Jamming with a band or playing a gig are what often excites many musicians. Practicing? Less so! But it’s very important. These 3 tips will help you to love practicing playing your musical instrument.
Whether or not you believe in the ‘10,000 hours to become an expert’ or ’21 days to make or break a habit’ philosophy, one thing we can all agree on about practicing is this: if you like doing something, you generally do it more often. If you want to make practicing your instrument, songwriting, or production techniques a daily habit, here are a few tips to make more efficient use of your time.
1. Learn the Difference Between Practicing and Performing
Practicing isn’t about sounding good. If a piece sounds ‘performance ready’ while you’re working on it, you’re likely practicing the wrong way. When you sit down with your instrument and play a song you know, or even a portion of a song that you already have down, you aren’t really practicing; you’re performing. We all do it, and it’s definitely something you should do—you don’t want to lose the joy and passion that you have for playing music. It’s why you learned an instrument in the first place!
Don’t fool yourself into calling it practicing though. Practicing is refining existing technique, building new techniques, and creating the muscle memory necessary to perform a piece of music you don’t already know. When I was learning ‘Watcher of the Skies’ by Genesis for a progressive rock gig, it was really tempting to play the verses along with the recording. I felt like I was rocking out in an arena. It was exhilarating and fun, but it wasn’t practicing. Learning the first 16 measures of the song that I couldn’t play and refining the inner voicing of the organ introduction was practicing.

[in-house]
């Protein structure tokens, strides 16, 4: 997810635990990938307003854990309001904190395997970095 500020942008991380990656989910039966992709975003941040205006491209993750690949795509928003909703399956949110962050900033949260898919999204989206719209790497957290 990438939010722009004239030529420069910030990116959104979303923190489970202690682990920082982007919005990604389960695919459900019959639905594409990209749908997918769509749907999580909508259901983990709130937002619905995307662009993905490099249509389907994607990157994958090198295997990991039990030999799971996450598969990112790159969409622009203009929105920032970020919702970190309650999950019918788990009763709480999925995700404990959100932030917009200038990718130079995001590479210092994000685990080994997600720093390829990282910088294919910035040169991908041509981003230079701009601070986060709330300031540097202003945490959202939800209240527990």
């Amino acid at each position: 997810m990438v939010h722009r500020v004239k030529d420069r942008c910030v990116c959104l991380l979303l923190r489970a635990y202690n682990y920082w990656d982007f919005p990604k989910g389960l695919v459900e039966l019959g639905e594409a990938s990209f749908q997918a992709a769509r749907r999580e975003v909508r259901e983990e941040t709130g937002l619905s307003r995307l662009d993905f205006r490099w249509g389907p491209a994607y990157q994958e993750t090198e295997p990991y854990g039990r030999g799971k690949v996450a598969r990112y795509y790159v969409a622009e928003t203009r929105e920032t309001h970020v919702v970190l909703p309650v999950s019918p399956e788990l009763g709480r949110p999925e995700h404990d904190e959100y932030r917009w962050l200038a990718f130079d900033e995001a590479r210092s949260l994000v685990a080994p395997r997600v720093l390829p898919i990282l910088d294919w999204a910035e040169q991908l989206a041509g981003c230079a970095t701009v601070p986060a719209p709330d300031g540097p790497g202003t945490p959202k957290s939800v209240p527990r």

2. But How Do I Love It?
Like any other learned behavior, you have to train yourself. Maybe you love to play jazz, and Miles Davis is a favorite. Before you dig into ‘Milestones’ along with the recording and practice your soloing, force yourself to play the Dorian mode scale in 12 keys. Play the scale starting on the 2nd degree, or play the same riff transposing it up a half step each time. Practice the techniques that you will need to elevate your performance of the song. Learn the melody of the song in several keys. After doing all of these things, then reward yourself by jamming along with the recording and letting your mind take you to a jazz club in NYC.
It sounds a little Pavlovian, but it really works. If you force yourself to put actual practice before simply performing the songs you love, eventually your brain will equate practice with the joy and love of performing. You will cherish the time you have to practice and you’ll learn to utilize the time efficiently so that you can get to ‘performing’ more quickly!
3. The Clock Isn’t Ticking
Another cornerstone of the ‘practicing philosophy’ I teach my students is the concept of ‘list based’ practicing instead of ‘time based’ practicing. Parents are always eager for me to give them a ‘number of minutes’ that their child should be practicing. I always advise them that it is dangerous to put a number on practice time. People can absorb concepts and build technique at vastly different paces, and it might take one student an hour to learn a certain scale while another student picks it up in minutes. One sure fire way to destroy someone’s motivation to practice is to ask them to continue to work on something for a set amount of minutes after they’ve already picked up a concept.
Modern educational studies tell us that students succeed with problem basedlearning. Rather than telling them ‘work on this thing for 60 minutes’, we should be telling them ‘solve this problem, and in order to solve it you will need these skills’. Giving students a ‘laundry list’ of techniques and skills to work on is far more beneficial than giving them the task of ‘play the piano for 60 minutes a day’.
Instead of ‘practice your major scales for 30 minutes a day’, try ‘master 3 major scales, then go on to something that interests you’. Whether it’s a student or yourself that you are trying to train, you’ll find that the practicing instrumentalist will become eager to master concepts and move on to recreational playing instead of dreading the ‘hour a day’ that was mandated by their strict teacher.